I am sad to note that today the very people who were not in any way supposed to be part of the priesthood just by virtue of not being Jewish, let alone not being descendants of the Levite clans, want to be an obstacle to the sisters whom the Lord has explicitly called to preach the gospel—even though Joel 2:28 has never been repealed from the Scriptures and Paul reminds us that with God “There is neither Jew nor Greek, there is neither bond nor free, there is neither male nor female: for ye are all one in Christ Jesus” when it comes to both salvation and serving Him (Gal. 3:28).
It reminds me of the Lord’s parable about the unforgiving servant (Matt. 18:23-35). He owed so much, and was forgiven so much, but alas! The poor fellow, benefited nothing from the grace of forgiveness he had received. He portrayed himself as if he were not a debtor to somebody else. When I consider some of our debates in the church today, I feel like crying out:
“O thou wicked servant, I forgave thee all that debt, because thou desiredst me: Shouldest not thou also have had compassion on thy fellowservant, even as I had pity on thee?” (Matt. 18:32-33).
I made you “priests” (Rev. 1:6) and “ordained” you even when you were not supposed to enter my holy court in my temple (Eph. 2:1ff). Is this how you want to treat those who are weak to you just because you have the privilege of power and education? I feel the pains of shame in me. Non-Jews, claiming to be “priests” and “ordained”? “You which were afar off” (Eph.2:17, KJV); people who are not descendants of Moses and Aaron or the Levites? People who would not even be allowed a foot in God’s temple (Ezek. 44:9)—are you the ones becoming an obstacle to each other? Where do you get that audacity? Let alone daring to bar your fellow “outcasts” from appropriating the same privilege to consider yourself deserving, when in the first place you didn’t merit the Lord’s grace?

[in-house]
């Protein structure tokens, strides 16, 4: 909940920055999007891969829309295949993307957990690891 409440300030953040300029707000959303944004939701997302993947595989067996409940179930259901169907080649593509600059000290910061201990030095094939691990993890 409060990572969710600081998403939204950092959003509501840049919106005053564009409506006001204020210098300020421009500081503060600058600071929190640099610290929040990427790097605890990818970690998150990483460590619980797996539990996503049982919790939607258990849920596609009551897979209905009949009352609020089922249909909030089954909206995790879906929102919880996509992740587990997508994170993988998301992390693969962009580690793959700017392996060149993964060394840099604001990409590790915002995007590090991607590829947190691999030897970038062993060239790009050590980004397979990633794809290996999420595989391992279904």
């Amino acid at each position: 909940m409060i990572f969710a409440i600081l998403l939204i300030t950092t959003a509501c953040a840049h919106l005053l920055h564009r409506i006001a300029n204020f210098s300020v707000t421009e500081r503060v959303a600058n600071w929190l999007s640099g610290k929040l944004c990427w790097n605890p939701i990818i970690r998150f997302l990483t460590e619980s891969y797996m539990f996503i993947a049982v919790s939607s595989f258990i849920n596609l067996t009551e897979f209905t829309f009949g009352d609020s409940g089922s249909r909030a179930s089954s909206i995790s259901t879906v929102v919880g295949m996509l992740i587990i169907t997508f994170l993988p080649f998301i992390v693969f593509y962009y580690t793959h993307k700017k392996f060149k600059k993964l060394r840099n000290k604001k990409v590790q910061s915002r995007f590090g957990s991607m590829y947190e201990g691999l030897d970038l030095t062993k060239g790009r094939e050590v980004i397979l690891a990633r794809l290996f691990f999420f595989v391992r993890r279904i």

Given all that, then, to the question of whether to ordain women or not, I ask you: Are you the right person to argue against ordination? I’d rather have the sons of Levi argue with me than you. Shut up your mouth and be humble before the Lord!
Selective application of biblical principles and theologies could be dangerous and may prove disastrous to the church. You can’t apply part of the Mosaic law and ignore the other without explicit rationale. Had the church in Jerusalem had the mentality the church today has, I wonder where some of us would be by now? Thank you, Lord, for people who were humble enough to put aside their personal idiosyncrasies and cultural prejudices, and were willing enough to allow You to have your way…I am a debtor to You because of them.
The reality is: when man makes culture there is hope, because he can unmake it when his circle of enlightenment grows. But when culture makes a man, there is no hope!
I can only pray for the day Jesus will enlighten our culture-blinded eyes and illuminate our prejudiced brains. Yes, one day He shall remove all genders and make us sexless fellows, if this is what He meant when He said, “You are wrong, because you know neither the Scriptures nor the power of God. For in the resurrection they neither marry nor are given in marriage, but are like angels in heaven.”(Matt. 22;29-30, ESV, cf. Rom. 3).
I am tired of worshipping the gods of culture. My only fear is that when the Lord makes us “sexless” some of us will be tempted to prevent our daughters and wives from becoming like angels!
John Anderson Giovanni Phiri is the president of the Central Malawi Conference in Africa. He has been in the ministry for 20 years. He is married to Ireen, and they have four children, two girls and two boys.